Two Boys Kissing

Page 8


There are fewer than a hundred people watching them online—mostly Harry and Craig’s friends, too lazy or too far to come see it in person. A few of those friends forward the link to other friends. This you have to see, they say. A few more tune in.
Two boys kissing. You know what this means.
For us, it was such a secret gesture. Secret because we were afraid. Secret because we were ashamed. Secret because it was a story that nobody was telling.
But what power it had. Whether we cloaked it in the guise of You be the boy and I’ll be the girl, or whether we defiantly called it by its name, when we kissed, we knew how powerful it was. Our kisses were seismic. When seen by the wrong person, they could destroy us. When shared with the right person, they had the power of confirmation, the force of destiny.
If you put enough closets together, you have enough space for a room. If you put enough rooms together, you have space for a house. If you put enough houses together, you have space for a town, then a city, then a nation, then a world.
We knew the private power of our kisses. Then came the first time we were witnesses, the first time we saw it happen out in the open. For some of us, it was before we ourselves had ever been kissed. We fled our towns, came to the city, and there on the streets we saw two boys kissing for the first time. And the power now was the power of possibility. Over time, it wasn’t just on the street or in the clubs or at the parties we threw. It was in the newspaper. On television. In movies. Every time we saw two boys kissing like that, the power grew. And now—oh, now. There are millions of kisses to be seen, millions of kisses only a click away. We are not talking about sex. We are talking about seeing two boys who love one another kiss one another. That has so much more power than sex. And even as it becomes commonplace, the power is still there. Every time two boys kiss, it opens up the world a little bit more. Your world. The world we left. The world we left you.
This is the power of a kiss:
It does not have the power to kill you. But it has the power to bring you to life.
Nobody is watching as Peter and Neil kiss. It is just a quick kiss as they leave the IHOP, before they head home. It is a syrupy kiss, a buttery kiss. It is a kiss with nothing to prove. They don’t worry about who might see, who might pass by. They’re not thinking about anyone but themselves, and even that feels like an afterthought. It is just a part of who they are together, something that they do.
Walking through the aisles of Walmart, Cooper isn’t thinking about kissing. He is scrolling through his app, chatting with strangers, and kissing isn’t on any of their minds. He came into the store because he was getting sick of the inside of his car, was feeling stupid just sitting there in the parking lot as moms and old people paraded in front of him with their shopping carts. Now he walks around as his mind is fragmented into screens and windows, torsos and come-ons, stats and entreaties. Most of the guys on here are older—some much older—than him. Cooper ignores the much older ones, but that still leaves him plenty to choose from.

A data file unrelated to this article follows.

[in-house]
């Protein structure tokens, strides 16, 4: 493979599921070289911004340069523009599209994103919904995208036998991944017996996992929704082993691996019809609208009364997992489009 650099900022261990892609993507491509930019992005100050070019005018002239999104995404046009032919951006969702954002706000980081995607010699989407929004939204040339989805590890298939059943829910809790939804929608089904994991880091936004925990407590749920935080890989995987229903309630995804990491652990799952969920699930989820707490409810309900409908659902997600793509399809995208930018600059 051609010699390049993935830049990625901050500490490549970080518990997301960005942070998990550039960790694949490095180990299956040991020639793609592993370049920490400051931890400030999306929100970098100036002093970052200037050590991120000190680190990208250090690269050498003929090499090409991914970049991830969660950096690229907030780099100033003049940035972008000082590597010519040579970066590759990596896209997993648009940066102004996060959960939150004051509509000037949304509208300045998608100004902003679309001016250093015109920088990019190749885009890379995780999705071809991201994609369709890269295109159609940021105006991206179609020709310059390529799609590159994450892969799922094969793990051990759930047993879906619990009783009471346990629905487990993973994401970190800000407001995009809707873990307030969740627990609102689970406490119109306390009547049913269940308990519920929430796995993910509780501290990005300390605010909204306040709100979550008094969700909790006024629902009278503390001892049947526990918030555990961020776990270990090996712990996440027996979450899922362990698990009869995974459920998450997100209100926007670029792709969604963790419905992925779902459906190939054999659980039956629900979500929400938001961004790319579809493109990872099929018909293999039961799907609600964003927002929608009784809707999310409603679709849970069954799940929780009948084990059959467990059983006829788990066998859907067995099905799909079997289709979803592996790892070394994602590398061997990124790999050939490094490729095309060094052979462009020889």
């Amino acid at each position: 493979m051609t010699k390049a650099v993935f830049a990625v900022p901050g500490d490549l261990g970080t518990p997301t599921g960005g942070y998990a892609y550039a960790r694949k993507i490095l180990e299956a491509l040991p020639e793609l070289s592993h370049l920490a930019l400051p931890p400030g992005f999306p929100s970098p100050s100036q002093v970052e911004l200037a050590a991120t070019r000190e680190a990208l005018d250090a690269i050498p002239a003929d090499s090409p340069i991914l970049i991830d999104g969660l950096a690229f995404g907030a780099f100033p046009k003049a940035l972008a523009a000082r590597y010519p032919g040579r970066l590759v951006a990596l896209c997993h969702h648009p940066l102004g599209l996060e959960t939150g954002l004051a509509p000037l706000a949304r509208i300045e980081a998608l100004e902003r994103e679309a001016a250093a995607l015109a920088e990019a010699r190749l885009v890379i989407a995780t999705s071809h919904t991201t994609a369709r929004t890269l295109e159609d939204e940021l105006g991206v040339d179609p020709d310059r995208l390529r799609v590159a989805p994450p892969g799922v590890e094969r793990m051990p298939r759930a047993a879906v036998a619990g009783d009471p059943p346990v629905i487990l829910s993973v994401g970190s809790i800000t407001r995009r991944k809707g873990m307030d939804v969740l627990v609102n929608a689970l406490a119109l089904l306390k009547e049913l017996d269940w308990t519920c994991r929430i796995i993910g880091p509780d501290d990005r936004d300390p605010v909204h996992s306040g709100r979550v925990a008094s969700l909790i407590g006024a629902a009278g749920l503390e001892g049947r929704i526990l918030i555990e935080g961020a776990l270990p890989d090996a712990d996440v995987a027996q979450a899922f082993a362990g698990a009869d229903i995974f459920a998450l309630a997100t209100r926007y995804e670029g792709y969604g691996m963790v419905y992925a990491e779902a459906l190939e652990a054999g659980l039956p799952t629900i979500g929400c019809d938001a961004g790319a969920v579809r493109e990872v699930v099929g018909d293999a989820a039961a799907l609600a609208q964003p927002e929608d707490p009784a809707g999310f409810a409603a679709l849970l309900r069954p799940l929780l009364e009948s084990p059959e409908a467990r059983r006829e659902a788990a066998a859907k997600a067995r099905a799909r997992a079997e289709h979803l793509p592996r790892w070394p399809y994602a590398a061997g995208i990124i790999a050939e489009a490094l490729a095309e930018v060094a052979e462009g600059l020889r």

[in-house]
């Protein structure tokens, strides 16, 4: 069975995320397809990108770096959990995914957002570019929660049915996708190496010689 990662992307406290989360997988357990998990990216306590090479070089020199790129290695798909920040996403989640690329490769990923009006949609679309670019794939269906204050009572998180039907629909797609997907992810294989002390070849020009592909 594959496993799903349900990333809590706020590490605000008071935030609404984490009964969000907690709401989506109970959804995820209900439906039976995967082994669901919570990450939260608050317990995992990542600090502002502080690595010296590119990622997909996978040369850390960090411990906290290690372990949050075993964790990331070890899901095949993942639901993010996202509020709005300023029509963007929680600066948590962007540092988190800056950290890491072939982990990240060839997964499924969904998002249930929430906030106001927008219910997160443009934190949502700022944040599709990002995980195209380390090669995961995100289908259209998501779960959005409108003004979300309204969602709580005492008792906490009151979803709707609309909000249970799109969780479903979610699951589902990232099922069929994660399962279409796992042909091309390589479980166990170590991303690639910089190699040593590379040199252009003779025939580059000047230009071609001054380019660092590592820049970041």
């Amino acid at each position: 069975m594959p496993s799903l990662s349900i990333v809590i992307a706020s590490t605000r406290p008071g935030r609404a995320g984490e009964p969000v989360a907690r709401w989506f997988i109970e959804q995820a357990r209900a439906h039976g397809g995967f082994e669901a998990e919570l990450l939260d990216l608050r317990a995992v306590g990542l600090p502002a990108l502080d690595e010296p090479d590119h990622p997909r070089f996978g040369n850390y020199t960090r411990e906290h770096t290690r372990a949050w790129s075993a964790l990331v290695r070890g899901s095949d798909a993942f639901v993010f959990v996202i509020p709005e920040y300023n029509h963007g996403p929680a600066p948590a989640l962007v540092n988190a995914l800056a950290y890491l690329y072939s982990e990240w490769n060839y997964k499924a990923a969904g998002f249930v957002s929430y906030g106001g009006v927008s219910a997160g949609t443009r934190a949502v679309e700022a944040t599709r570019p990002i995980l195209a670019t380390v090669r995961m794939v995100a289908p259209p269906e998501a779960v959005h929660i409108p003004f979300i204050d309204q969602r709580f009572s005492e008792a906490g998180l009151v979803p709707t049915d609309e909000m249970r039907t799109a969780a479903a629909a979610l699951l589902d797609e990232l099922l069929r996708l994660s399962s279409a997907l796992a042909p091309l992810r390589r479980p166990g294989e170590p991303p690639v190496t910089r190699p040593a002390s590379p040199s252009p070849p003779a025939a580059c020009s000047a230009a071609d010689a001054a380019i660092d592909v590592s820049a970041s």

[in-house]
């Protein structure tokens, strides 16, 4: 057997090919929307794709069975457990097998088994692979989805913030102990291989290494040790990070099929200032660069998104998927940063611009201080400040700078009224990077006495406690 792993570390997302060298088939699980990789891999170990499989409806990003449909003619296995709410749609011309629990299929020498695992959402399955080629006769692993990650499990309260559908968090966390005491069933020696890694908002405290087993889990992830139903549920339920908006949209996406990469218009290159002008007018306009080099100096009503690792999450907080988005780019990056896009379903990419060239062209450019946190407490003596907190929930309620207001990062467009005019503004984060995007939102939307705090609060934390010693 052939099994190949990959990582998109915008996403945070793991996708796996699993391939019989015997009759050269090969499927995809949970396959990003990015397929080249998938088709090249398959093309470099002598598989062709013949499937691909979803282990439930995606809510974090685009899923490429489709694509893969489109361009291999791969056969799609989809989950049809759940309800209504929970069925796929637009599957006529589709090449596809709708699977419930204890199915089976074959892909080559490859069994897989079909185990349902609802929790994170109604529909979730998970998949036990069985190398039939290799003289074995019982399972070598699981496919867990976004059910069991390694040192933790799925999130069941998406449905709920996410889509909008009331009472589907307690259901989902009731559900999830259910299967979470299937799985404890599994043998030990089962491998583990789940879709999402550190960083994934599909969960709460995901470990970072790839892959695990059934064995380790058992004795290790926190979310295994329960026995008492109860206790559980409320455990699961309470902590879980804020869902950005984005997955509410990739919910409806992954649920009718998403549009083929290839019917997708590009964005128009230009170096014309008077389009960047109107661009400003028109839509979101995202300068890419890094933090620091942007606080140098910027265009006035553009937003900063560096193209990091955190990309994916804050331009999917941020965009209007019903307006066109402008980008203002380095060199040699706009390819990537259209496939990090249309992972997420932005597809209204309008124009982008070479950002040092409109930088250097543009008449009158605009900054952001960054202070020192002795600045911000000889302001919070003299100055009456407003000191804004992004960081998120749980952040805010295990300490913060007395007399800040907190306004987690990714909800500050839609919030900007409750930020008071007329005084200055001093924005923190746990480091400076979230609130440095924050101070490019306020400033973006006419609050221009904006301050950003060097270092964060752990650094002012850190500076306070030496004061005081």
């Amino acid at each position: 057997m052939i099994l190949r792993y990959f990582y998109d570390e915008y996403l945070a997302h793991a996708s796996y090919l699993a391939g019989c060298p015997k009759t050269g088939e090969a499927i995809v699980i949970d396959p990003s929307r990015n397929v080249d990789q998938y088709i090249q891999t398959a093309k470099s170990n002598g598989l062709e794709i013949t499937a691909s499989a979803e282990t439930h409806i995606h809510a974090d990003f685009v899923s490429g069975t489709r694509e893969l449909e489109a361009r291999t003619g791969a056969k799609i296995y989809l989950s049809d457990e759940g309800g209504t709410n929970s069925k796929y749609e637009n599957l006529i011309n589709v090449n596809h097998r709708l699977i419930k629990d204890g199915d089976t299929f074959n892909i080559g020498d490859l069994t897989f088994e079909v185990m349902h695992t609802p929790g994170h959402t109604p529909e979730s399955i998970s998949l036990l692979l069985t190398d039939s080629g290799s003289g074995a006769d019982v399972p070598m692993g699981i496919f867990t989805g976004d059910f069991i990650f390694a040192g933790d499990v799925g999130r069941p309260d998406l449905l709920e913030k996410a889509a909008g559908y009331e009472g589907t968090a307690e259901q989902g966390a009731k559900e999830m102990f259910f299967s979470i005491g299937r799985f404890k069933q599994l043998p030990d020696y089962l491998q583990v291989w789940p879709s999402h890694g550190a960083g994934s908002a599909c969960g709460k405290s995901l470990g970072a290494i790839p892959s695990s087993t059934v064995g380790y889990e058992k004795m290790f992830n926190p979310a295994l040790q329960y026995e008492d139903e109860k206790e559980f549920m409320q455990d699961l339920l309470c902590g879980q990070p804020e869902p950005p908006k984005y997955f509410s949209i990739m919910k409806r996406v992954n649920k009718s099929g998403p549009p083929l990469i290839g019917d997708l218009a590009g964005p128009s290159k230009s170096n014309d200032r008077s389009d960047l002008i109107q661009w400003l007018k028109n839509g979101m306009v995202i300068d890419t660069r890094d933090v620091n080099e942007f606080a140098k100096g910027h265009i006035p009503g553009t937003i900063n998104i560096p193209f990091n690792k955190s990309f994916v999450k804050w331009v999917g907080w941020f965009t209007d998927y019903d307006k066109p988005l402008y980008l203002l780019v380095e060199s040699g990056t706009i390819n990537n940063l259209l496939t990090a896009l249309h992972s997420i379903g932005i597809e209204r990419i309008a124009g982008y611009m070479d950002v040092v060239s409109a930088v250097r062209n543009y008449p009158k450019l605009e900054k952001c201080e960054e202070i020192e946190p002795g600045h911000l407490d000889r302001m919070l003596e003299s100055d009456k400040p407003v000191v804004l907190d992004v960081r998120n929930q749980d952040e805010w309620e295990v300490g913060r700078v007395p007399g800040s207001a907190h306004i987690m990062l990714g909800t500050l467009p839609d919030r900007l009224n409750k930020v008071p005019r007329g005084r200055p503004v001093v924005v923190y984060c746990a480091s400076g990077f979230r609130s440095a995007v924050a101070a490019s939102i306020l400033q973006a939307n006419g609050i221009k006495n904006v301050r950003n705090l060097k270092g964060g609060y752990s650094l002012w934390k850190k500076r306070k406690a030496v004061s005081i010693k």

“Hey, Cooper.”
Cooper doesn’t even recognize his name at first. This guy is telling him all the things he wants to do with his mouth, and all Cooper has to do is type Yeah and Wow and Oh man for the guy to go on.
It’s the second time that gets through, and he looks up and sees this girl Sloan from school, looking at him weirdly. Shit, he thinks, shoving the phone into his pocket.
Sloan laughs. “You were pretty intense there. Don’t let me interrupt you.”
Cooper wonders what she saw. It was just a chat screen. No photos. She’s not close enough to have read it, right?
“It’s nothing,” he mumbles.
“Oh, I know all about your secret life, Cooper.”
Cooper feels like he’s going to drop something, and he’s not even holding anything. Sloan is in a few of his classes. Sometimes they’re at the same lunch table. He never sees her outside of school. How could she know anything?
“You’re an undercover Walmart cop, aren’t you? Tracking delinquent teens like me. My eyeliner makes me a heavy shoplifting threat. I know the profiling that goes on here.”
Cooper doesn’t know what to say.
“I take your silence as complicity.” Sloan puts up her hands. “Check my pockets if you must.”
Why won’t she just go away? Cooper’s phone is vibrating like crazy in his pocket, and he imagines she can hear it every time it does.
She lets her hands fall. She’s gotten the message that Cooper isn’t playing along.